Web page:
There’s so much happening in our little corner of Canada this weekend.
You might say that in New Brunswick we are being emancipated from the emergency restrictions put in place to combat COVID. Starting yesterday, the province that cut off non-essential travel not just with Maine but also with all provinces west of here way back in March of last year, is now fully open to Canadians from across the country, with no border checks, registration requirements, or COVID tests. Yikes, that will be a bit unnerving. Masking and social distancing will now be up to individual establishments and individual citizens to determine. That will take some figuring out. One day in, most people are wearing their masks in most indoor places. Personally, I hope it stays that way.
Tomorrow is New Brunswick Day, a statutory provincial holiday when we all get a summer day off to appreciate how lucky we are to live in this beautiful, relatively peaceful place. As the only officially bilingual province – and the lobster capital of the world – we have much to be thankful for!
But today, August 1, is also a special day. A very special day. Today is a newly proclaimed day of recognition in Canada, Emancipation Day. I just wish there had been more news coverage of this impending Day in advance so more of us could participate in events. But we will do a better job of that next year now that we know. We should all be glad Emancipation Day has arrived.
The history behind Emancipation Day in Canada is worth sharing. Some version of this history exists everywhere, and recognition of this history is critical, as is proactively overcoming the continuing injustices and discrimination stemming from this history.
In March of this year, Canada’s Parliament unanimously voted to recognize August 1 as Emancipation Day, the day on which in 1833 the British Parliament voted to make slavery illegal and which came into effect on August 1, 1834. Several other countries that were part of the British Empire at that time have recognized Emancipation Day for several years; it is reassuring that Canada has come on board. My guess is that Black Lives Matters deserves a lot of credit for this recognition becoming a reality.
Having Emancipation Day does not preclude the need to focus on being proactive in teaching the experiences of Black people in Canada from the early days and especially to work hard at eradicating systemic racism. These actions need to be everyday occurrences, with Emancipation Day being an annual day to celebrate successes toward that end and also the many contributions of Black Canadians to our multicultural society.
A few Canadians will be aware that some of the United Empire Loyalists who fled the American colonies during the Revolutionary War because of their allegiance to the King, arriving in New Brunswick and Nova Scotia, and also southern Ontario, brought their slaves with them. More Canadians would probably be shocked by this. In fact, according to some historians, upwards to 4200 people were enslaved in New France, which is now Quebec, and then in Lower and Upper Canada (Quebec and Ontario) between the early 1670s and 1834. In other words, long before the fleeing United Empire Loyalists arrived in the 1780s, slavery was well established in what is now Canada. In those early days, undoubtedly some Indigenous people were enslaved as well as Black people.
Historical descriptions have a tendency to minimize the brutal reality for the enslaved through their detached wording. It is of course true that for many, many people around the world both then and now, their lives aren’t far off enslavement. They may work for factory owners or owners of mines who keep them literally on “slave” wages, so that they can barely stay alive, but staying alive requires them to be bonded to a life of terrible hardship. This is should be criminal everywhere, but sadly it isn’t.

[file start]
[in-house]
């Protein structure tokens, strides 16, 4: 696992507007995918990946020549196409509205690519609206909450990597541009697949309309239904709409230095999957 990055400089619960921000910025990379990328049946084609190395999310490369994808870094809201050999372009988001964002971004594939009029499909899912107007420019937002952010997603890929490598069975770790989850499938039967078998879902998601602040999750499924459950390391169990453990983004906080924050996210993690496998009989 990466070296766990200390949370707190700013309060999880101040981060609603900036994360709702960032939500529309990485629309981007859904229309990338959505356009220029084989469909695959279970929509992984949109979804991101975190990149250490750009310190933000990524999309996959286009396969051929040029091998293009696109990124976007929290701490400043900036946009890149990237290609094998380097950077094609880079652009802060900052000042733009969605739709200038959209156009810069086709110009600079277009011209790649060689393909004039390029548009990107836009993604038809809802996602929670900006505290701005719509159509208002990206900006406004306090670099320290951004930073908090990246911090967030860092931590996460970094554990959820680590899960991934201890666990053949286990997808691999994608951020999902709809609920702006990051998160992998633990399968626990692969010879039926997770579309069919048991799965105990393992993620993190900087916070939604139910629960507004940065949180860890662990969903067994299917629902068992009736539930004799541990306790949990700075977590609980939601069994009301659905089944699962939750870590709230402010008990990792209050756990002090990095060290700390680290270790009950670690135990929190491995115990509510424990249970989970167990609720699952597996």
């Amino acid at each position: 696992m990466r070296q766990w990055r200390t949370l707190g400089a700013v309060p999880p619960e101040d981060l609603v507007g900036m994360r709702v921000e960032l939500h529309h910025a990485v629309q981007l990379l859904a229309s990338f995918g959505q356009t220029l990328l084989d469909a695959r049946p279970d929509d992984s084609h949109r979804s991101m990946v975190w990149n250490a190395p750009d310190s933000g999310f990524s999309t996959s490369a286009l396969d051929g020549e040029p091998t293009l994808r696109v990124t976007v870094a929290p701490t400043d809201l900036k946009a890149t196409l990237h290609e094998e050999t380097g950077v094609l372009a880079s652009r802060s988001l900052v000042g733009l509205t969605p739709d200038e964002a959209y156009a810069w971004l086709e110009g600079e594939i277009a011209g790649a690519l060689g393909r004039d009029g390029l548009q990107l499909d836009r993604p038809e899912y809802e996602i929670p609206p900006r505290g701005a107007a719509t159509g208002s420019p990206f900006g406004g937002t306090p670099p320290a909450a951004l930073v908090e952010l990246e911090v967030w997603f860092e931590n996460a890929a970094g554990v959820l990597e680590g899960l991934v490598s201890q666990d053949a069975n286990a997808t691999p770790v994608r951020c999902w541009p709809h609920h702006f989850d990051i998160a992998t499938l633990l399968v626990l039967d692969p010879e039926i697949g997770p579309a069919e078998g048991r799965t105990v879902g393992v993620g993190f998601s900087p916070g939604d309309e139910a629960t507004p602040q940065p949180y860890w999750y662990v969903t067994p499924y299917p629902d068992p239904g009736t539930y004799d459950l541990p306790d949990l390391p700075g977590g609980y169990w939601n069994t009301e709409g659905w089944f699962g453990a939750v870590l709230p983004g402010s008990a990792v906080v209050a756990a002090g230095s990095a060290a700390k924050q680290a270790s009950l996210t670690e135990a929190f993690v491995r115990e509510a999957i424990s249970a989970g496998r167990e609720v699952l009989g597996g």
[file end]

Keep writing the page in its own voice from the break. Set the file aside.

But slavery means more than this. Slaves are considered chattel – goods owned by someone else. The well-off of the United Empire Loyalists would have brought their slaves just as they brought their furniture and other belongings. And if they wanted to sell them – or their spouses or children – they could and would do so. If they wanted to punish them or abuse them in any way, that went with the territory. Certainly there must have been some kind slave owners, just as there were undoubtedly a few kind nuns in some of the more than one hundred residential schools, but don’t kid yourself, for most people in these heinous situations, being enslaved was – and is – wretched, degrading, and inhumane.
The saddest part of all is that when the campaigns for abolition were finally won in Britain and its colonies, instead of people realizing that the wrongs that had been done to Black people needed to be corrected and atoned for, the attitude towards those who had been formerly enslaved did not die with emancipation. They may have become freemen and women, but that didn’t include anything resembling respect, desegregation, or equal opportunities, not for a very, very long time.
And it is this long, long, inexcusable period of time in which Black people in Canada have continued to endure racism in so many avenues of society that has to change. From the assumption on the part of some police that a Black man is guilty until proven otherwise to being passed over for positions for which they are clearly qualified, systemic racism is a scourge that has gone on for too long.
I hope and trust that this first ever Emancipation Day in Canada is the beginning of serious societal changes for the better. Changes that come from action, bringing about a fully just and fair society where everyone is respected for who they can be. Here’s to Canada’s first Emancipation Day.
Image source: CBC